Gitanjali Rao was 9 years old when she heard about the Flint water crisis. The Michigan city’s water supply became contaminated with lead when officials decided to start using water from the Flint River instead of the Detroit supply line.
Ingesting lead can have serious affects on health, particularly for children.
In an interview with ABC News, Gitanjali explained that for two years she had been following the Flint water crisis and became “appalled by the number of people affected by lead contamination in water.”
“I wanted to do something to change this,” she said.
Her sense of frustration deepened when she saw her parents testing the water in their home in Lone Tree, Colorado. It was a difficult, time-consuming task.
“I went, ‘Well, this is not a reliable process and I’ve got to do something to change this,’ she told Business Insider.
So the 11-year-old decided to design a new kind of test for lead that was fast, accurate, portable, and easy to use.
Current methods of testing for lead include lead-test strips, which are quick but not very accurate, or sending away samples to the EPA, which then takes a long time to get the results.
So Gitanjali turned her frustration into action and dedicated five months to creating a more reliable way to test water for lead.
This seventh grader explained to ABC News that she loves reading MIT’s Department of Materials Science and Engineering’s website. One day Gitanjali came across an article that discussed new technologies used to sense harmful substances and got even more inspired to move forward with her idea.
She took her new-found knowledge and asked for help to develop it.
Coming from a family of engineers, Gitanjali reached out to her parents for help on her project. She asked her parents to create her a science room for her, and from there Gitanjali went to work.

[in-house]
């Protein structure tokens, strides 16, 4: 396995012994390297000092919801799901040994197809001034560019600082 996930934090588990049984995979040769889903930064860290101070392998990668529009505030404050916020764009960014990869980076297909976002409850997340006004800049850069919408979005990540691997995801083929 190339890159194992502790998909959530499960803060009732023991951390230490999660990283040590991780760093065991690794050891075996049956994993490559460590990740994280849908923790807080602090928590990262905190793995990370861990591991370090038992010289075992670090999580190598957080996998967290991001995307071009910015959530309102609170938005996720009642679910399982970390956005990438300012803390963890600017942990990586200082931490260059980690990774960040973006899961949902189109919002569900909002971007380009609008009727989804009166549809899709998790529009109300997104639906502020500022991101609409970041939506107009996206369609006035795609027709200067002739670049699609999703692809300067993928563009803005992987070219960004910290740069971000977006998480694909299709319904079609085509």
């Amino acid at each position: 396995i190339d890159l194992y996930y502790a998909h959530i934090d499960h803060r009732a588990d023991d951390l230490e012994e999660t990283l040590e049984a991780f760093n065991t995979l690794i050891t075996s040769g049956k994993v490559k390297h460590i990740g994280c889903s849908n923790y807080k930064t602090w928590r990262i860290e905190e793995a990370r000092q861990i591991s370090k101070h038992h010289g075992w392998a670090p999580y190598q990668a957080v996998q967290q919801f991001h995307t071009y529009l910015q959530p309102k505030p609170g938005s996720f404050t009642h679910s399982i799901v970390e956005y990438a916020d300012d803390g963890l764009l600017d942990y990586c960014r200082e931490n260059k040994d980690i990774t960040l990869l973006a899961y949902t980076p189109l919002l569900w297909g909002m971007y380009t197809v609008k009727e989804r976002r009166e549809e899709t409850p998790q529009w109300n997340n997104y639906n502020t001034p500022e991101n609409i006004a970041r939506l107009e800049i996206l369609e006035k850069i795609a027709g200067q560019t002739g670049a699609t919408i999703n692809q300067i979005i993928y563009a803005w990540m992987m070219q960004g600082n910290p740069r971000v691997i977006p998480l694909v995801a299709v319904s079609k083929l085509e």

“I have a room with green walls and black polka dots and a huge white table for experiments,” she told ABC News.
After much experimentation, she came up with a device composed of three elements. A disposable cartridge composed of chemically treated carbon nanotubes binds with lead in the water, which changes its electrical resistance. This signal is picked up by a computer processor, which then sends the result via Bluetooth to a smartphone app.
It’s quick and accurate.
Gitanjali named her invention Tethys. “She’s the Greek goddess for clean water,” she explained to ABC News.
She submitted her invention to the 3M Young Scientist Challenge.
In a video submission to the Discovery Education 3M Young Scientist Challenge, Gitanjali explains: “The tool allows easy testing at home or by agencies for quick detection and remedial actions. It can be expanded in the future to test for other chemical contaminants in potable water.
“I hope this helps in a small way to detect and prevent long-term health effects of lead contamination for many of us.”
The judges certainly thought so, and shortlisted her for the award. She spent three months with 10 other finalists under the tutelage of a mentor at 3M developing her device. At the end of the process she presented Tethys to a panel of judges.
And on October 17, she found out she’d won the challenge, being crowned America’s Top Young Scientist and was awarded $25,000 in prize money.
The secret to success is to not be afraid of failing.
Gitanjali said it took her lots of tries—and lots of failures—to get her device to work, but that was all part of the fun. She encouraged all budding scientists to just give it a go and not be afraid to try.
“I had so many failures when I was doing my tests. It was frustrating the first couple of times, but towards the end, everything started coming together,” she told ABC News.
“Keep digging deep for solutions. If you do not succeed the first time, that’s OK! There is never a limit to the number of tries it takes to accomplish a goal,” she says on the Young Scientist Challenge profile.
We’re sure Gitanjali will achieve all her future goals!
Watch her submission video below: